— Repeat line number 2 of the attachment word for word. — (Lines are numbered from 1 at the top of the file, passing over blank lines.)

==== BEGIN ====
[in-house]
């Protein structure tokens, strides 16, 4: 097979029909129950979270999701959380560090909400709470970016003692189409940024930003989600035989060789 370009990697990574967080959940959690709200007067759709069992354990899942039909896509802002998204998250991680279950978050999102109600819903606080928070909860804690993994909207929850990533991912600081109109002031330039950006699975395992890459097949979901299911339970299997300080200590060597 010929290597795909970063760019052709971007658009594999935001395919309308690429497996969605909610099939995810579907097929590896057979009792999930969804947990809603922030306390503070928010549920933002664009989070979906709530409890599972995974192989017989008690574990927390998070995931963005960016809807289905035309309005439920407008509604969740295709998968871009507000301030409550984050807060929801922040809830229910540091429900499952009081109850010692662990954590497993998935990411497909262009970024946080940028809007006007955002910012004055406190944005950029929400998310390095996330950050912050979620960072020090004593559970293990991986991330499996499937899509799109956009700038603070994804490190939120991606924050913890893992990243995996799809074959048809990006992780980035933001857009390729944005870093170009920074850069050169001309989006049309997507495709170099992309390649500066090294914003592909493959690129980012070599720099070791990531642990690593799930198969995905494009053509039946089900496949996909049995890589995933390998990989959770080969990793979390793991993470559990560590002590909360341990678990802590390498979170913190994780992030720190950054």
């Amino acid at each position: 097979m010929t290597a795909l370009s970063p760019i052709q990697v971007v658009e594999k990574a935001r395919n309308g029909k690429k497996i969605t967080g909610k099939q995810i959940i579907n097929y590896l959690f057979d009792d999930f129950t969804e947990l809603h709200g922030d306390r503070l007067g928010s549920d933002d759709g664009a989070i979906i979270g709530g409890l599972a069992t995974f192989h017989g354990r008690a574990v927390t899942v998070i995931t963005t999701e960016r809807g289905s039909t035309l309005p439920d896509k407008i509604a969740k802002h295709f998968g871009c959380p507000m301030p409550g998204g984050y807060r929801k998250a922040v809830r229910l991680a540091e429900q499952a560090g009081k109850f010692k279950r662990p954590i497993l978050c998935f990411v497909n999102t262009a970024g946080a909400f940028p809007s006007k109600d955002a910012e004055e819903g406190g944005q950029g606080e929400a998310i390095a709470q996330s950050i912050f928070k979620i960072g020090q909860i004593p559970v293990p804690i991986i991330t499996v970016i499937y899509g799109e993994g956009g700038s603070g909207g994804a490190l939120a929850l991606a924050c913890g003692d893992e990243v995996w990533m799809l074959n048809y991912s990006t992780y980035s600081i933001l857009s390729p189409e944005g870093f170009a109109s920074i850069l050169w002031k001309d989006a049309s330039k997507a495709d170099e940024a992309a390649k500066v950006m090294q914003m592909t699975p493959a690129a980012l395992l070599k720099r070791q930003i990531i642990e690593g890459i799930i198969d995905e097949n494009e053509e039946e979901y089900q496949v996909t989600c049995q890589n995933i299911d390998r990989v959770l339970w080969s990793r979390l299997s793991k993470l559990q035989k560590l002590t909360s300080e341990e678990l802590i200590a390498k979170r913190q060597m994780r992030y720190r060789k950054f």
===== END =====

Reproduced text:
């Protein structure tokens, strides 16, 4: 097979029909129950979270999701959380560090909400709470970016003692189409940024930003989600035989060789 370009990697990574967080959940959690709200007067759709069992354990899942039909896509802002998204998250991680279950978050999102109600819903606080928070909860804690993994909207929850990533991912600081109109002031330039950006699975395992890459097949979901299911339970299997300080200590060597 010929290597795909970063760019052709971007658009594999935001395919309308690429497996969605909610099939995810579907097929590896057979009792999930969804947990809603922030306390503070928010549920933002664009989070979906709530409890599972995974192989017989008690574990927390998070995931963005960016809807289905035309309005439920407008509604969740295709998968871009507000301030409550984050807060929801922040809830229910540091429900499952009081109850010692662990954590497993998935990411497909262009970024946080940028809007006007955002910012004055406190944005950029929400998310390095996330950050912050979620960072020090004593559970293990991986991330499996499937899509799109956009700038603070994804490190939120991606924050913890893992990243995996799809074959048809990006992780980035933001857009390729944005870093170009920074850069050169001309989006049309997507495709170099992309390649500066090294914003592909493959690129980012070599720099070791990531642990690593799930198969995905494009053509039946089900496949996909049995890589995933390998990989959770080969990793979390793991993470559990560590002590909360341990678990802590390498979170913190994780992030720190950054």